The fixed-income exchange traded fund (ETF) market has grown as new ways to access bonds have become appealing to investors.
Last week, though, investors received a reminder that not every product can be a hit when Ameristock announced it was closing five ETFs linked to Treasury indexes. The company said assets just weren’t sufficient enough to continue running the funds. And unfortunately, it’s been shown that larger ETF providers tend to have most of the assets, which puts the smaller guys at a disadvantage.
John Spence for MarketWatch says that even with the recent closings, bond ETFs are still rapidly catching up to their stock-fund cousins.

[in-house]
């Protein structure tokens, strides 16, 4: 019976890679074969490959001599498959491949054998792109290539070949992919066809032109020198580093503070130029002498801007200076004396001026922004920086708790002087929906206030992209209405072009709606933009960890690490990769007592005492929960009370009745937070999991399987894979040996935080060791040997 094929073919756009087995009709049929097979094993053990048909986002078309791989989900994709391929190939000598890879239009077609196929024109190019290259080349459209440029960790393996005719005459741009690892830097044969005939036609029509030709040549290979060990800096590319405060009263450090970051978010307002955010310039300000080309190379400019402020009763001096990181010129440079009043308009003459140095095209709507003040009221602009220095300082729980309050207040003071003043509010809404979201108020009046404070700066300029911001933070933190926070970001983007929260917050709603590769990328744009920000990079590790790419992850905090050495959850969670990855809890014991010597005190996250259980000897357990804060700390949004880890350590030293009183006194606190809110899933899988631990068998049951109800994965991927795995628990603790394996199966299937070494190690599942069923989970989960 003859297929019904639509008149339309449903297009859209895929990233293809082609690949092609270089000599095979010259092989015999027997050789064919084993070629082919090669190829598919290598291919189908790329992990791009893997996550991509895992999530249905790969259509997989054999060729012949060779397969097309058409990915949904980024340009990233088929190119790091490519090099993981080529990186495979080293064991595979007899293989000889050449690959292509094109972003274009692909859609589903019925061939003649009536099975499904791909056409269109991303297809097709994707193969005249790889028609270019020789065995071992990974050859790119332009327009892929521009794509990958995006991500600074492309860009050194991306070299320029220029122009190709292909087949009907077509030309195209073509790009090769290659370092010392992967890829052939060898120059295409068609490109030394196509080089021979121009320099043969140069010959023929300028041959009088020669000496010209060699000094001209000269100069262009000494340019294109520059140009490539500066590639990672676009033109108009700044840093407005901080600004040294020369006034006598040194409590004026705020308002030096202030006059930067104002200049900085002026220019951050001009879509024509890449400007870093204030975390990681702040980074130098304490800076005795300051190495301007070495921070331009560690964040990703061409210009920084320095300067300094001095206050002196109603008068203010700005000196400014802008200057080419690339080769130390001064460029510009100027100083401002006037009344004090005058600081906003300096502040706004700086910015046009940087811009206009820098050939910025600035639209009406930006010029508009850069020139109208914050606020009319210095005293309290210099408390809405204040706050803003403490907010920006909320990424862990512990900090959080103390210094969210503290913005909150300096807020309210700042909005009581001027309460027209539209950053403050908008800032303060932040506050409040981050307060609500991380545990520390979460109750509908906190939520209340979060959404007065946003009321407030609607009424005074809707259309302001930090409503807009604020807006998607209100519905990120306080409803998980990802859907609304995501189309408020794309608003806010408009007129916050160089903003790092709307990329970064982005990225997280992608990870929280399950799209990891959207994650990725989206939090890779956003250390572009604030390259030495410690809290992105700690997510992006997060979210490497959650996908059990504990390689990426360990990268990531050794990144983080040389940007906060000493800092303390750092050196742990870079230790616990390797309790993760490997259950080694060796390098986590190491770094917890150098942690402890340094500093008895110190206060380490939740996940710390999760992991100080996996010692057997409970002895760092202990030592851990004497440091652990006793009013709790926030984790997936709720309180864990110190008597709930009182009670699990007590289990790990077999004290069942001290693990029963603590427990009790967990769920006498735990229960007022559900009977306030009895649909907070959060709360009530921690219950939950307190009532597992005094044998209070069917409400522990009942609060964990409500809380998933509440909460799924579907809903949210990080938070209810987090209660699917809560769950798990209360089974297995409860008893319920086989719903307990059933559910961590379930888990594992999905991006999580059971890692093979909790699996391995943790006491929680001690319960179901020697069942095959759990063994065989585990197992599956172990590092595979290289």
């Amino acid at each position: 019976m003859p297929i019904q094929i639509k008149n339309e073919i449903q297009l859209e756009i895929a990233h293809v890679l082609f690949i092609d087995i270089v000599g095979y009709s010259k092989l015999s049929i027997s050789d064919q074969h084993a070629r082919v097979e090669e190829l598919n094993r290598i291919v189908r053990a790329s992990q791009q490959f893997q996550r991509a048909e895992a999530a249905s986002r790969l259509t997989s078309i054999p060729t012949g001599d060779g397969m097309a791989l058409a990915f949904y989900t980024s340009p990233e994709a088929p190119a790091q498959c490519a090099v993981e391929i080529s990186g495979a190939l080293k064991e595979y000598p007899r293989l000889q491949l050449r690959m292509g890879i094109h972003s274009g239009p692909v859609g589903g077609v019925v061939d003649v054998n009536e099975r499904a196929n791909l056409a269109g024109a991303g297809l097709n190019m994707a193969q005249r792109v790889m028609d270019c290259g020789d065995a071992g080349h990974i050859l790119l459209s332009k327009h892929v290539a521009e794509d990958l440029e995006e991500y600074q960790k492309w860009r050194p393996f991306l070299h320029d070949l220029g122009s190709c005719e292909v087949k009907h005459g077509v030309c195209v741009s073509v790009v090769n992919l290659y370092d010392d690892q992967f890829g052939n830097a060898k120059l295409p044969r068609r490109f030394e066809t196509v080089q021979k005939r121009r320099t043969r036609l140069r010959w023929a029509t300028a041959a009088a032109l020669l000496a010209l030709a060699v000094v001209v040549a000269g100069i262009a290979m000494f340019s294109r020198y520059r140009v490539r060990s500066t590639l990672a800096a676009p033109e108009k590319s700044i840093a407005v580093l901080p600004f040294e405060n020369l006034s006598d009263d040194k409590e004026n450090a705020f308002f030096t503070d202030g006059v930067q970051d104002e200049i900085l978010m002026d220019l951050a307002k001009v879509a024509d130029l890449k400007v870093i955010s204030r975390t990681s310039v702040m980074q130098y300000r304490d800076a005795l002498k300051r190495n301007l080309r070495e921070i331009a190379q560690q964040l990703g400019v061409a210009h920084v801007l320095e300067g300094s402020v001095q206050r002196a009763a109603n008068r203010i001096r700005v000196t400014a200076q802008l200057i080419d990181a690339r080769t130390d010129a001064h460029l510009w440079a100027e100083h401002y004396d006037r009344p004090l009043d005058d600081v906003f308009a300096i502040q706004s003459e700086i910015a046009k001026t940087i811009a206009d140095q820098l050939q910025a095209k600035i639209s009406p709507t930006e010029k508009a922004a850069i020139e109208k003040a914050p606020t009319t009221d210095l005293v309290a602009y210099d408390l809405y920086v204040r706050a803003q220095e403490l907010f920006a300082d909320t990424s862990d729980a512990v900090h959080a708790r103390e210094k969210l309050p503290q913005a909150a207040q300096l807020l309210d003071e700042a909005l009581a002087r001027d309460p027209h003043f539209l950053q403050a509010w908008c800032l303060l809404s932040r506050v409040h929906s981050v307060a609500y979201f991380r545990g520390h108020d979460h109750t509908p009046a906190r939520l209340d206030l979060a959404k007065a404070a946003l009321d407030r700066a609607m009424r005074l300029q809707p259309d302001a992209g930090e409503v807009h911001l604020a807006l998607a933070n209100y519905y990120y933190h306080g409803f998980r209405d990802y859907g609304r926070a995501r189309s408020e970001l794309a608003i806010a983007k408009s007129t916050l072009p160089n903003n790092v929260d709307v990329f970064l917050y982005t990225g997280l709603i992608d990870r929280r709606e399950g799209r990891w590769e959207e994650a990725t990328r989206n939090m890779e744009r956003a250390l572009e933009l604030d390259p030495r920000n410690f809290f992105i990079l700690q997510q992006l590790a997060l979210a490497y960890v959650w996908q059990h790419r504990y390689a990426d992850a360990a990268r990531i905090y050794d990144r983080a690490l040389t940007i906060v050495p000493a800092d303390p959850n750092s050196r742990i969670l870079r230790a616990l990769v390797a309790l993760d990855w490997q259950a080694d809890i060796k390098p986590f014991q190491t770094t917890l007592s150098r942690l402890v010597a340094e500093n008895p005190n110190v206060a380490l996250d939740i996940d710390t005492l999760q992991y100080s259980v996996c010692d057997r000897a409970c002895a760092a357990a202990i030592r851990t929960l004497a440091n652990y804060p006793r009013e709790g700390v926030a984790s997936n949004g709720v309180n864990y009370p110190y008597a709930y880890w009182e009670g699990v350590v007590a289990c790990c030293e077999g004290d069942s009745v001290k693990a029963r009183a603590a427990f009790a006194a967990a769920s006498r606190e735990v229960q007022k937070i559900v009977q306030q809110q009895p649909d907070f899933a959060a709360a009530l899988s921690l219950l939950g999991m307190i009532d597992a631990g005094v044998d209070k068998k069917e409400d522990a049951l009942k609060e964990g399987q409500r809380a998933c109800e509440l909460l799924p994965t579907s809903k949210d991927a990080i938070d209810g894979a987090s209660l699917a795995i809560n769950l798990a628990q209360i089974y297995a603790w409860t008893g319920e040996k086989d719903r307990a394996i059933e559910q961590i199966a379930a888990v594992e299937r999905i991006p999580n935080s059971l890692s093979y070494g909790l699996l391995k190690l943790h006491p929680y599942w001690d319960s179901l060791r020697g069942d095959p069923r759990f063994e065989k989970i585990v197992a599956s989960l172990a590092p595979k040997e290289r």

The allure of low-cost, liquid methods of tapping the bond market has caused a recent flooding of the area. In fact, from April 2007 to April 2008, the number of bond ETF offerings grew from 20 to 54 – a leap of 180%.
One analyst cited the ease with which they give investors access to different maturity ranges and market segments as part of their appeal.
We can’t list every bond offering, but among the many choices for investors are:
- iShares Lehman Aggregate Bond Fund (AGG), up 1.7% year-to-date
- Vanguard Total Bond Market (BND), up 0.5% year-to-date
- SPDR Barclays Capital TIPS (IPE), up 2% year-to-date
The opinions and forecasts expressed herein are solely those of Tom Lydon, and may not actually come to pass. Information on this site should not be used or construed as an offer to sell, a solicitation of an offer to buy, or a recommendation for any product.